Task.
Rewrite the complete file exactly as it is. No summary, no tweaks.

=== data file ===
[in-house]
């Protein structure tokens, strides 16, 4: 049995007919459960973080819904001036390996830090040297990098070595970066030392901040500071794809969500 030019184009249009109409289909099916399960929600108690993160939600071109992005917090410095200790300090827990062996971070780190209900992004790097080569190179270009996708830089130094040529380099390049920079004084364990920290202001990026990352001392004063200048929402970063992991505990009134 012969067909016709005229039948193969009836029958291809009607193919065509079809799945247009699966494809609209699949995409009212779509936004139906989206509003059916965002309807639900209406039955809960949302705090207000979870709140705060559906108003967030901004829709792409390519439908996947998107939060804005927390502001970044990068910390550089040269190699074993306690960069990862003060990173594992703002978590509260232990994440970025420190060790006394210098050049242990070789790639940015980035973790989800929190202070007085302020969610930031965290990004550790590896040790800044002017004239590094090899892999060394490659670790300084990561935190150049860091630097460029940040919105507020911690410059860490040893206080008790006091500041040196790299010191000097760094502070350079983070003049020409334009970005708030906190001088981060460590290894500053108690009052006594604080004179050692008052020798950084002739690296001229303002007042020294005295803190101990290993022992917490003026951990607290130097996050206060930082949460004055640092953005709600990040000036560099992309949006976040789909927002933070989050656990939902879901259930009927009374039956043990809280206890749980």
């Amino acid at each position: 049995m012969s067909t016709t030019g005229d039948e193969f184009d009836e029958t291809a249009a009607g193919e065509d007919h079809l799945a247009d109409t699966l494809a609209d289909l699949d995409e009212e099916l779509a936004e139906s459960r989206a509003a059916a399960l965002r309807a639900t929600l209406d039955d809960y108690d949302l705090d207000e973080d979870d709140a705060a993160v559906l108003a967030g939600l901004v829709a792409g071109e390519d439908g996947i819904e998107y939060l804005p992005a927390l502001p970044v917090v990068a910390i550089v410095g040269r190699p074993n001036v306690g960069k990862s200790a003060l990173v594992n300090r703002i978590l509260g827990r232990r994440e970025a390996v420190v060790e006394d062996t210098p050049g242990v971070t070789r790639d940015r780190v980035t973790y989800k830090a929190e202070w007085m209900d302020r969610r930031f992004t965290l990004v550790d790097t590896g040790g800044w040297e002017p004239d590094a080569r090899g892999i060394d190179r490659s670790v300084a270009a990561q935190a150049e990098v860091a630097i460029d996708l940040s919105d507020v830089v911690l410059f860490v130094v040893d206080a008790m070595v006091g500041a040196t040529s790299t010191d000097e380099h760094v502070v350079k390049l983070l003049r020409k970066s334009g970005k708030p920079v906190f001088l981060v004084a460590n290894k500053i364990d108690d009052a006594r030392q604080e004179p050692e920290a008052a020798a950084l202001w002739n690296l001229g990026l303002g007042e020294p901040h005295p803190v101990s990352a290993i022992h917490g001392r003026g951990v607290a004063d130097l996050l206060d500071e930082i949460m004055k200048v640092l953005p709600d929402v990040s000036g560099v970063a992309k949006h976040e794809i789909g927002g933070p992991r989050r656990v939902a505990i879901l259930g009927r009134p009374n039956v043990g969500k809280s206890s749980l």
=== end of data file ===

[in-house]
């Protein structure tokens, strides 16, 4: 049995007919459960973080819904001036390996830090040297990098070595970066030392901040500071794809969500 030019184009249009109409289909099916399960929600108690993160939600071109992005917090410095200790300090827990062996971070780190209900992004790097080569190179270009996708830089130094040529380099390049920079004084364990920290202001990026990352001392004063200048929402970063992991505990009134 012969067909016709005229039948193969009836029958291809009607193919065509079809799945247009699966494809609209699949995409009212779509936004139906989206509003059916965002309807639900209406039955809960949302705090207000979870709140705060559906108003967030901004829709792409390519439908996947998107939060804005927390502001970044990068910390550089040269190699074993306690960069990862003060990173594992703002978590509260232990994440970025420190060790006394210098050049242990070789790639940015980035973790989800929190202070007085302020969610930031965290990004550790590896040790800044002017004239590094090899892999060394490659670790300084990561935190150049860091630097460029940040919105507020911690410059860490040893206080008790006091500041040196790299010191000097760094502070350079983070003049020409334009970005708030906190001088981060460590290894500053108690009052006594604080004179050692008052020798950084002739690296001229303002007042020294005295803190101990290993022992917490003026951990607290130097996050206060930082949460004055640092953005709600990040000036560099992309949006976040789909927002933070989050656990939902879901259930009927009374039956043990809280206890749980």
């Amino acid at each position: 049995m012969s067909t016709t030019g005229d039948e193969f184009d009836e029958t291809a249009a009607g193919e065509d007919h079809l799945a247009d109409t699966l494809a609209d289909l699949d995409e009212e099916l779509a936004e139906s459960r989206a509003a059916a399960l965002r309807a639900t929600l209406d039955d809960y108690d949302l705090d207000e973080d979870d709140a705060a993160v559906l108003a967030g939600l901004v829709a792409g071109e390519d439908g996947i819904e998107y939060l804005p992005a927390l502001p970044v917090v990068a910390i550089v410095g040269r190699p074993n001036v306690g960069k990862s200790a003060l990173v594992n300090r703002i978590l509260g827990r232990r994440e970025a390996v420190v060790e006394d062996t210098p050049g242990v971070t070789r790639d940015r780190v980035t973790y989800k830090a929190e202070w007085m209900d302020r969610r930031f992004t965290l990004v550790d790097t590896g040790g800044w040297e002017p004239d590094a080569r090899g892999i060394d190179r490659s670790v300084a270009a990561q935190a150049e990098v860091a630097i460029d996708l940040s919105d507020v830089v911690l410059f860490v130094v040893d206080a008790m070595v006091g500041a040196t040529s790299t010191d000097e380099h760094v502070v350079k390049l983070l003049r020409k970066s334009g970005k708030p920079v906190f001088l981060v004084a460590n290894k500053i364990d108690d009052a006594r030392q604080e004179p050692e920290a008052a020798a950084l202001w002739n690296l001229g990026l303002g007042e020294p901040h005295p803190v101990s990352a290993i022992h917490g001392r003026g951990v607290a004063d130097l996050l206060d500071e930082i949460m004055k200048v640092l953005p709600d929402v990040s000036g560099v970063a992309k949006h976040e794809i789909g927002g933070p992991r989050r656990v939902a505990i879901l259930g009927r009134p009374n039956v043990g969500k809280s206890s749980l």